Sometimes at KADC, we get questions about what our dancers are actually learning in the classroom. Are the kids just playing games? Are they practicing for exams? Are they learning new techniques?
KaliAndrews Dance Company is an educational facility, and one of our primary goals is to promote a focused learning environment.
Here are a few Frequently Asked Questions that we hope will give you a better idea of what’s happening in your child’s dance class.
1. What’s the difference between Term 1 and Term 2?
In Term 1, the dancers are taught the steps and techniques laid out in the syllabus for their dance style and grade level (according to The British Association of Teachers of Dancing). This is also where students learn the exam content required for BATD Dance Exams.
In Term 2, students continue to master the techniques taught in the previous semester, and learn to incorporate these techniques into choreography for our annual year-end Recital, held at the Canadian Museum of History.
2. Can new students still join in Term 2?
Yes, of course! Our instructors and assistants will still be reviewing syllabus techniques with the dancers in Term 2, even as they begin working on choreography. KaliAndrews Dance Company accepts new dancers up until the last day of February (Little Steps and Adult dancers can register as late as April).
3. What are dance exams?
You can read all about dance examinations in detail on our Dance Blog here.
4. My child isn’t taking the exam. Should he/she still be attending class?
Yes, absolutely! It is important for all dancers to learn and sustain the syllabus content, regardless of their intention to take the exam. This is the foundation and technique that they progress with each year as they advance their skills.
Students who are not participating in the exam will still be working on these techniques, as our focus is to sustain a good understanding of these skills in order to move up to the next grade/level.
5. What is my child actually learning?
Dancers are being taught from the BATD Syllabus. Here are a just few examples of what some of our students are working on:
* Little Steps (Age 3-4): Little Steps dancers are not yet working from the syllabus, however they are being introduced to basic skills from dance styles such as ballet (learning to point their toes, learning the basic plié movement), acro (somersaults, handstands at the wall and basic bridge position with assistance) and creative movement (musicality, team-building skills, co-operation and dexterity are covered in each lesson). Click here to see our Little Steps dancers perform on stage during recital.
* Grade 1 Ballet (Age 8): In Grade 1 Ballet the students learn techniques such as grand plié, grand battement, petit jeté, posé, and temps levé, just to name a few. Students are also introduced to spotting and basic pirouette techniques, as well as sautés, changements and grand jetés. All techniques and steps from previous grades are carried throughout the class to ensure proper form and understanding of the ballet fundamentals.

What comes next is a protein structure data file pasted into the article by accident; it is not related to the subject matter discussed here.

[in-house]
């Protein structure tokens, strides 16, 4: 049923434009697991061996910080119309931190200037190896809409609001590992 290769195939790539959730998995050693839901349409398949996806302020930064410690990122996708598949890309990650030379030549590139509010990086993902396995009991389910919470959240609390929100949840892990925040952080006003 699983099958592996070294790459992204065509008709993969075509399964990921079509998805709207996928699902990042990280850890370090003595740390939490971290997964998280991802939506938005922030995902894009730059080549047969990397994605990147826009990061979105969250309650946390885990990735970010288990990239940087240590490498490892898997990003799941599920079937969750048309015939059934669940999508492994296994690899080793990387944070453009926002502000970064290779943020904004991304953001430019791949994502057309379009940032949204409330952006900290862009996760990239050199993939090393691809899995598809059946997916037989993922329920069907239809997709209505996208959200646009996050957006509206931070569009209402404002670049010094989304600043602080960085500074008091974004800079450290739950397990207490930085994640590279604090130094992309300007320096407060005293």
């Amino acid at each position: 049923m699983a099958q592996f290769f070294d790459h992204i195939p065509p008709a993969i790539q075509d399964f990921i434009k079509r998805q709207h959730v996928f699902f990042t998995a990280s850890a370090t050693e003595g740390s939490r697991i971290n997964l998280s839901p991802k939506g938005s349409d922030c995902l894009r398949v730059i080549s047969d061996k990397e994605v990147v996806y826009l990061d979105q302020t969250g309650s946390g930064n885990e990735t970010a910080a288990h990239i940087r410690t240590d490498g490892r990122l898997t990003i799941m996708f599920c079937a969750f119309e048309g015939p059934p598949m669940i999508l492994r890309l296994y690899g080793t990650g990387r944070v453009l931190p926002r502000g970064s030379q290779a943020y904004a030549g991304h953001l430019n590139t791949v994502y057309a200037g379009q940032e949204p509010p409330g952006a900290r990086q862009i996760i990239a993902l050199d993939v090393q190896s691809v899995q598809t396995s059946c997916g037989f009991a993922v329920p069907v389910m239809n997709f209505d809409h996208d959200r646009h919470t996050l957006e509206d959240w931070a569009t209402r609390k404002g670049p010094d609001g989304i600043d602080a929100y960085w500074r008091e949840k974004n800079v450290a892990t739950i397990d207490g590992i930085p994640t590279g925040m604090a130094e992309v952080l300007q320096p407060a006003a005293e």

Students begin expanding their ballet basics by being introduced to foot strengthening exercises and terminology. It is important for students to build proper alignment and technical elements before entering into more advanced grades. Click here to see our Grade 1 ballet students perform on stage during recital.
* Grade 3 Acro (Age 10): In Grade 3 Acro, the students are continuing to improve their tricks by learning new advancements, variations and combinations such as head balance from standing as well as multiple variations of cartwheels, back bends and splits. The students will continue to develop their strength and flexibility to help them improve the alignment of each movement and to have better control while executing new balances (such as elbow balance). The young acrobats will develop their motor and spatial awareness skills to be able to achieve a higher level of difficulty presented at the Grade 4 Acro level. Click here to see a competitive acro trio, age 10.
* Grade 4 Jazz (Age 11): The students are mastering double and triple pirouettes, piqués, continuous chainé turns, pressure turns, sail turns and multiple variations of the above. The dancers will continue to develop their jetés, battements (forward, side and backward) across the floor and refinine the techniques and steps taught within the previous grades. These are all important requirements that dancers need to master before they transition into the new skills that are introduced in the Grade 5 Jazz class. Click here to see a competitive jazz group, age 12.
We hope the above examples give you a better idea of what goes on in your child’s class behind the curtains, and we’re so excited to show you what our wonderful dancers have been working on at our upcoming Annual Recital at the Canadian Museum of History in June. Important dates, including Recital, are available to you online here at all times, and detailed information about the show will be sent out in the spring.